Similarly, the meaning of the term "having charge of" is also generic, and "determined by the associations and circumstances surrounding its use." (Larson v. Commonwealth Edison Co. (1965), 33 Ill.2d 316, 321-22, 211 N.E.2d 247, 251; see also Norton; Emberton v. State Farm Mutual Automobile Insurance Co. (1978), 71 Ill.2d 111, 373 N.E.2d 1348.) It does not necessarily imply more than "to have care of" as assessed within the totality of the circumstances of the case:
"[C]onsistent with its beneficent purpose of preventing injury to persons employed in the extra-hazardous occupation of structural work, the thrust of the statute is not confined to those who perform, or who supervise, or control, or who retain the right to supervise and control the actual work from which the injury arises, but, to insure maximum protection, is made to extend to the owners and others who have charge of the erection or alteration of any building or structure." Norton, 76 Ill.2d 481, 489, 394 N.E.2d 403, 407, quoting Larson, 33 Ill.2d 316, 322, 211 N.E.2d 247, 251.
2 Recently, in Norton, the Illinois Supreme Court emphasized the expansiveness of the concept of having charge of the work. There, the court noted that even in the absence of evidence of retention of supervision or control over the work, a party with a general familiarity with construction methods, specific knowledge of the problem in question, some control over some of the work at the jobsite and in the position to have knowledge of "some deviation" in the work and the ability to alleviate it either at his own direction or through another could be one "having charge of" an alteration for purposes of liability under the Act. See Norton, 76 Ill.2d 481, 491, 394 N.E.2d 403, 408.
3 Given the breadth of these guidelines, it is obvious that whether a party committed a violation of the Act while having charge of an operation remains preeminently a question for the trier of fact and thus, such a case is rarely disposed of in a summary judgment procedure. (Norton.) Summary judgment in favor of a defendant is permitted only when there are no facts in the record which could support any of these broad constructions. (See, e.g., Carruthers v. B.C. Christopher & Co. (1974), 57 Ill.2d 376, 313 N.E.2d 457.) In applying the above standards here, we believe that Fullerton has not met this test, and in assessing the totality of the circumstances we find that there are genuine issues of material fact as to whether Fullerton committed a violation of the Act while having charge of the work which caused Alfano's injuries.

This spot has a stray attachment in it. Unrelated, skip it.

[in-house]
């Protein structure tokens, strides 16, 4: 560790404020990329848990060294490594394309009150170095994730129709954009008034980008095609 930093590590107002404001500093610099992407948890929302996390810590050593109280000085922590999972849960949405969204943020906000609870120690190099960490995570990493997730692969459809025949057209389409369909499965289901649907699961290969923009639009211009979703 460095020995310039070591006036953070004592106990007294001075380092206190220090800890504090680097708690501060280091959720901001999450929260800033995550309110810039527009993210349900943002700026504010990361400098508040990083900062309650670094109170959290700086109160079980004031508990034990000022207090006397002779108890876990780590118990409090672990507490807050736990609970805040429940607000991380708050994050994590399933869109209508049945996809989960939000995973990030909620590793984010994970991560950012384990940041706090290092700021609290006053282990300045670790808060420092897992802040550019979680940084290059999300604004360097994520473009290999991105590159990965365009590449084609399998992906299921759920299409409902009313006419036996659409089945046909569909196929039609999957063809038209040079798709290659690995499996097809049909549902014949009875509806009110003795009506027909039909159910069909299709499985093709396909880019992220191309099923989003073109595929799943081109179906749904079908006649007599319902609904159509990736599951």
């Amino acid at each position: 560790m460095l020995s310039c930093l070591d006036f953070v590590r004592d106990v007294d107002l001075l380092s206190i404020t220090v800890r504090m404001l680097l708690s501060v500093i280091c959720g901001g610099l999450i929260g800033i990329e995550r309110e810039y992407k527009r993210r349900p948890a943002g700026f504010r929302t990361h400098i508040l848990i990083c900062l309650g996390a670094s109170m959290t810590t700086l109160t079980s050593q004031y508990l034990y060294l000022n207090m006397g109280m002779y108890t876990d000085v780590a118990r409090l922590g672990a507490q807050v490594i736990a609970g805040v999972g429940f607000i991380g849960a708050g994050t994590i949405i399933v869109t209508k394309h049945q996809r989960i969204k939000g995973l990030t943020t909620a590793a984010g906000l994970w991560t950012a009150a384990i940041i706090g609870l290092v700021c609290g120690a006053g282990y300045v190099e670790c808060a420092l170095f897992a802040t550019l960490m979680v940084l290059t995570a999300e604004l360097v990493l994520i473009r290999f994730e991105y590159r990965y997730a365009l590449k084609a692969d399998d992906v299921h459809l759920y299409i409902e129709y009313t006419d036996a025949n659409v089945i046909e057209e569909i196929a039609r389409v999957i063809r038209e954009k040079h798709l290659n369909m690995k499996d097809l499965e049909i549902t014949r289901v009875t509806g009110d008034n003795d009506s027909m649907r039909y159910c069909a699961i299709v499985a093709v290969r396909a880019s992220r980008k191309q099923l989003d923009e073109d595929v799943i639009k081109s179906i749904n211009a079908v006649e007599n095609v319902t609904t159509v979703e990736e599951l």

There is evidence in the record which could be construed to show that Fullerton was responsible for the drywall and its placement next to the trenches and that Fullerton was aware of the danger this caused. It is not unreasonable to infer from this that the position of the drywall created a hazardous condition at the work site or impaired the safe operation of Alfano's scaffold or that it forced Alfano to erect a defective scaffold or to use a device unsuitable to its task. Such a demonstration can be considered a violation of the Act. Burke.
The evidence also can be interpreted to indicate that Fullerton was familiar with construction methods, had control over part of the work in the area, and knew in particular of the potential hazard in the structural work about to commence. Further, it can be inferred, from Fullerton's control of the drywall, that it was in a position to alleviate the hazard or have another do so. Since such inferences are possible, under the standards in Norton, we cannot rule that as a matter of law Fullerton was not one of the persons having charge of the work.
We must also reverse the order of summary judgment as it pertains to the question of negligence. This issue was not argued in the trial court and on appeal Fullerton contends that the order should stand first, because as a matter of law the placement of the drywall alone does not constitute the proximate cause of Alfano's ...